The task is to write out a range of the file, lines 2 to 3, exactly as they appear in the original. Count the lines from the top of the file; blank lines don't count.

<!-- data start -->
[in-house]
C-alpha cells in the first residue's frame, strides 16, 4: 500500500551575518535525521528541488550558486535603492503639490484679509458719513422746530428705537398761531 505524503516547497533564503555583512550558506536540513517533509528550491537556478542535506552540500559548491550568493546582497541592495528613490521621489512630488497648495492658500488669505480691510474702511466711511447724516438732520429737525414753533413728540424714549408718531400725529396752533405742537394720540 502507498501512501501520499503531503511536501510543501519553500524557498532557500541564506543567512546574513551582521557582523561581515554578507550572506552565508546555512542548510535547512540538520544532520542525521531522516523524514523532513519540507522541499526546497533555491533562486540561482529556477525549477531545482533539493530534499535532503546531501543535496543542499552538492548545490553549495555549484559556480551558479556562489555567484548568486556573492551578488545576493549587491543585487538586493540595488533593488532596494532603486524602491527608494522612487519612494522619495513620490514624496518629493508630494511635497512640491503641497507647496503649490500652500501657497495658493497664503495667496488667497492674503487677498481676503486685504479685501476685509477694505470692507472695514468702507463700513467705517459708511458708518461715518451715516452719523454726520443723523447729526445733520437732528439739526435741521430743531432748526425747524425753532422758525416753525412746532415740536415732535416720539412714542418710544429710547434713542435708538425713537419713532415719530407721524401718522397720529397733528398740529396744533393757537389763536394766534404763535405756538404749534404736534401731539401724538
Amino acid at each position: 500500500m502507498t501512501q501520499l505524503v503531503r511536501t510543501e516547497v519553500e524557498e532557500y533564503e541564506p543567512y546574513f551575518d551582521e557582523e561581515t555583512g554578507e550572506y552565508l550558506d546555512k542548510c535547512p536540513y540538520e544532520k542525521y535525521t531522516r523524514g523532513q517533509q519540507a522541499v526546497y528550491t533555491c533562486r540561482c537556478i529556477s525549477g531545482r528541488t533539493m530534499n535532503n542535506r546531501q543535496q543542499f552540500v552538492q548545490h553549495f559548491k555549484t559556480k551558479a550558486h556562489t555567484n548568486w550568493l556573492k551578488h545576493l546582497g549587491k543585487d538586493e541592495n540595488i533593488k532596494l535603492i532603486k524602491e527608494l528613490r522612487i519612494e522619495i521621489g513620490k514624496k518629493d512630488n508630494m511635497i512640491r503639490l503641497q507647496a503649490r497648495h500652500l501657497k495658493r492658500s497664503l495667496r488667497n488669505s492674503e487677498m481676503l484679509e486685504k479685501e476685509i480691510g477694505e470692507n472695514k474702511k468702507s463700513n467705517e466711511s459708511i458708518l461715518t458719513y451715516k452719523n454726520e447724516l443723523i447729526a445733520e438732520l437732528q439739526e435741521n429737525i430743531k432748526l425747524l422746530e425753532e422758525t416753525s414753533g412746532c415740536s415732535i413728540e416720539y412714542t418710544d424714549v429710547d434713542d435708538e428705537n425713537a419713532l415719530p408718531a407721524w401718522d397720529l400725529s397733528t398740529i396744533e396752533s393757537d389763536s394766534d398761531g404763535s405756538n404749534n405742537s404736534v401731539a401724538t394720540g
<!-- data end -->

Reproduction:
C-alpha cells in the first residue's frame, strides 16, 4: 500500500551575518535525521528541488550558486535603492503639490484679509458719513422746530428705537398761531 505524503516547497533564503555583512550558506536540513517533509528550491537556478542535506552540500559548491550568493546582497541592495528613490521621489512630488497648495492658500488669505480691510474702511466711511447724516438732520429737525414753533413728540424714549408718531400725529396752533405742537394720540 502507498501512501501520499503531503511536501510543501519553500524557498532557500541564506543567512546574513551582521557582523561581515554578507550572506552565508546555512542548510535547512540538520544532520542525521531522516523524514523532513519540507522541499526546497533555491533562486540561482529556477525549477531545482533539493530534499535532503546531501543535496543542499552538492548545490553549495555549484559556480551558479556562489555567484548568486556573492551578488545576493549587491543585487538586493540595488533593488532596494532603486524602491527608494522612487519612494522619495513620490514624496518629493508630494511635497512640491503641497507647496503649490500652500501657497495658493497664503495667496488667497492674503487677498481676503486685504479685501476685509477694505470692507472695514468702507463700513467705517459708511458708518461715518451715516452719523454726520443723523447729526445733520437732528439739526435741521430743531432748526425747524425753532422758525416753525412746532415740536415732535416720539412714542418710544429710547434713542435708538425713537419713532415719530407721524401718522397720529397733528398740529396744533393757537389763536394766534404763535405756538404749534404736534401731539401724538
Amino acid at each position: 500500500m502507498t501512501q501520499l505524503v503531503r511536501t510543501e516547497v519553500e524557498e532557500y533564503e541564506p543567512y546574513f551575518d551582521e557582523e561581515t555583512g554578507e550572506y552565508l550558506d546555512k542548510c535547512p536540513y540538520e544532520k542525521y535525521t531522516r523524514g523532513q517533509q519540507a522541499v526546497y528550491t533555491c533562486r540561482c537556478i529556477s525549477g531545482r528541488t533539493m530534499n535532503n542535506r546531501q543535496q543542499f552540500v552538492q548545490h553549495f559548491k555549484t559556480k551558479a550558486h556562489t555567484n548568486w550568493l556573492k551578488h545576493l546582497g549587491k543585487d538586493e541592495n540595488i533593488k532596494l535603492i532603486k524602491e527608494l528613490r522612487i519612494e522619495i521621489g513620490k514624496k518629493d512630488n508630494m511635497i512640491r503639490l503641497q507647496a503649490r497648495h500652500l501657497k495658493r492658500s497664503l495667496r488667497n488669505s492674503e487677498m481676503l484679509e486685504k479685501e476685509i480691510g477694505e470692507n472695514k474702511k468702507s463700513n467705517e466711511s459708511i458708518l461715518t458719513y451715516k452719523n454726520e447724516l443723523i447729526a445733520e438732520l437732528q439739526e435741521n429737525i430743531k432748526l425747524l422746530e425753532e422758525t416753525s414753533g412746532c415740536s415732535i413728540e416720539y412714542t418710544d424714549v429710547d434713542d435708538e428705537n425713537a419713532l415719530p408718531a407721524w401718522d397720529l400725529s397733528t398740529i396744533e396752533s393757537d389763536s394766534d398761531g404763535s405756538n404749534n405742537s404736534v401731539a401724538t394720540g